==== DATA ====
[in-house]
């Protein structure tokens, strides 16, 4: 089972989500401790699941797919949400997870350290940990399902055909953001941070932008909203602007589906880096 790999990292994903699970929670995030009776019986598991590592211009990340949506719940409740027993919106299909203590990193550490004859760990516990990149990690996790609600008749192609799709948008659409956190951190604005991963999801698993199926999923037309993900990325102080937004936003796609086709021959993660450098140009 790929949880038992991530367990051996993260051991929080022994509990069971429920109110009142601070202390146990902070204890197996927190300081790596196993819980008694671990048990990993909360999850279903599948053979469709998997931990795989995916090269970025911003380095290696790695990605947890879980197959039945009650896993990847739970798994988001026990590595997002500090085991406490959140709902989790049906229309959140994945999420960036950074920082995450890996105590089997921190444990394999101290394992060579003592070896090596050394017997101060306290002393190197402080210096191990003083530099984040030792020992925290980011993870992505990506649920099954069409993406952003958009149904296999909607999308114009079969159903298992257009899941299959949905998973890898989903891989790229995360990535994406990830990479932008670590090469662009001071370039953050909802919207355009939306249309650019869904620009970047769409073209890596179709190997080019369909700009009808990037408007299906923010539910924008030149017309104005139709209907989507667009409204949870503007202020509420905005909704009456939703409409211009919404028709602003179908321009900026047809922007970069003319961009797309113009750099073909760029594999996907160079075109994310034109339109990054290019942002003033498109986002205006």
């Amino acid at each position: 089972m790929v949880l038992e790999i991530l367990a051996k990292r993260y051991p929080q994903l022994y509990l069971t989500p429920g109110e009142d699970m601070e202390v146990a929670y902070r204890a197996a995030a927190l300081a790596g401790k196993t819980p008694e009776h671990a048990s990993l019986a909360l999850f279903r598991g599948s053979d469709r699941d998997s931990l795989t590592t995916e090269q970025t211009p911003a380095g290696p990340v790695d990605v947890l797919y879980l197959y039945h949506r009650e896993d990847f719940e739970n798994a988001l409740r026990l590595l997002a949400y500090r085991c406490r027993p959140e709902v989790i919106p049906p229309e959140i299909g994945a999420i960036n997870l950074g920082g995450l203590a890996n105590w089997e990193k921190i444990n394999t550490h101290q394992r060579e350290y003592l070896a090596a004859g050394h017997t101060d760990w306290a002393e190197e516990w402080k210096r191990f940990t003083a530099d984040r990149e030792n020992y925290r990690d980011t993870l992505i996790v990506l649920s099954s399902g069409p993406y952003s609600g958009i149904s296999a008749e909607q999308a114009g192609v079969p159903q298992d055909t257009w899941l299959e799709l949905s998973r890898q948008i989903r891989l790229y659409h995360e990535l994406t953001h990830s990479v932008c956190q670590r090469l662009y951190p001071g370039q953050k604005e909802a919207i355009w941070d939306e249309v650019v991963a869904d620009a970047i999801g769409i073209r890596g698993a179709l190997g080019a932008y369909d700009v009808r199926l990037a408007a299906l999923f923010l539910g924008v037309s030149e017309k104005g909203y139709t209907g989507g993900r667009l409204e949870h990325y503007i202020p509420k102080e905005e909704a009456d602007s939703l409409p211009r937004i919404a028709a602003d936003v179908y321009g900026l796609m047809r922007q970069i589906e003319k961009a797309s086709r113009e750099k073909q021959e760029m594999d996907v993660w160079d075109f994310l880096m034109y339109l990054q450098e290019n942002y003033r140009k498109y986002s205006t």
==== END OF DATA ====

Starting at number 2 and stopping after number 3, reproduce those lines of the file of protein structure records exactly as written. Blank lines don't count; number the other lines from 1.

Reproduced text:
């Protein structure tokens, strides 16, 4: 089972989500401790699941797919949400997870350290940990399902055909953001941070932008909203602007589906880096 790999990292994903699970929670995030009776019986598991590592211009990340949506719940409740027993919106299909203590990193550490004859760990516990990149990690996790609600008749192609799709948008659409956190951190604005991963999801698993199926999923037309993900990325102080937004936003796609086709021959993660450098140009 790929949880038992991530367990051996993260051991929080022994509990069971429920109110009142601070202390146990902070204890197996927190300081790596196993819980008694671990048990990993909360999850279903599948053979469709998997931990795989995916090269970025911003380095290696790695990605947890879980197959039945009650896993990847739970798994988001026990590595997002500090085991406490959140709902989790049906229309959140994945999420960036950074920082995450890996105590089997921190444990394999101290394992060579003592070896090596050394017997101060306290002393190197402080210096191990003083530099984040030792020992925290980011993870992505990506649920099954069409993406952003958009149904296999909607999308114009079969159903298992257009899941299959949905998973890898989903891989790229995360990535994406990830990479932008670590090469662009001071370039953050909802919207355009939306249309650019869904620009970047769409073209890596179709190997080019369909700009009808990037408007299906923010539910924008030149017309104005139709209907989507667009409204949870503007202020509420905005909704009456939703409409211009919404028709602003179908321009900026047809922007970069003319961009797309113009750099073909760029594999996907160079075109994310034109339109990054290019942002003033498109986002205006």
């Amino acid at each position: 089972m790929v949880l038992e790999i991530l367990a051996k990292r993260y051991p929080q994903l022994y509990l069971t989500p429920g109110e009142d699970m601070e202390v146990a929670y902070r204890a197996a995030a927190l300081a790596g401790k196993t819980p008694e009776h671990a048990s990993l019986a909360l999850f279903r598991g599948s053979d469709r699941d998997s931990l795989t590592t995916e090269q970025t211009p911003a380095g290696p990340v790695d990605v947890l797919y879980l197959y039945h949506r009650e896993d990847f719940e739970n798994a988001l409740r026990l590595l997002a949400y500090r085991c406490r027993p959140e709902v989790i919106p049906p229309e959140i299909g994945a999420i960036n997870l950074g920082g995450l203590a890996n105590w089997e990193k921190i444990n394999t550490h101290q394992r060579e350290y003592l070896a090596a004859g050394h017997t101060d760990w306290a002393e190197e516990w402080k210096r191990f940990t003083a530099d984040r990149e030792n020992y925290r990690d980011t993870l992505i996790v990506l649920s099954s399902g069409p993406y952003s609600g958009i149904s296999a008749e909607q999308a114009g192609v079969p159903q298992d055909t257009w899941l299959e799709l949905s998973r890898q948008i989903r891989l790229y659409h995360e990535l994406t953001h990830s990479v932008c956190q670590r090469l662009y951190p001071g370039q953050k604005e909802a919207i355009w941070d939306e249309v650019v991963a869904d620009a970047i999801g769409i073209r890596g698993a179709l190997g080019a932008y369909d700009v009808r199926l990037a408007a299906l999923f923010l539910g924008v037309s030149e017309k104005g909203y139709t209907g989507g993900r667009l409204e949870h990325y503007i202020p509420k102080e905005e909704a009456d602007s939703l409409p211009r937004i919404a028709a602003d936003v179908y321009g900026l796609m047809r922007q970069i589906e003319k961009a797309s086709r113009e750099k073909q021959e760029m594999d996907v993660w160079d075109f994310l880096m034109y339109l990054q450098e290019n942002y003033r140009k498109y986002s205006t």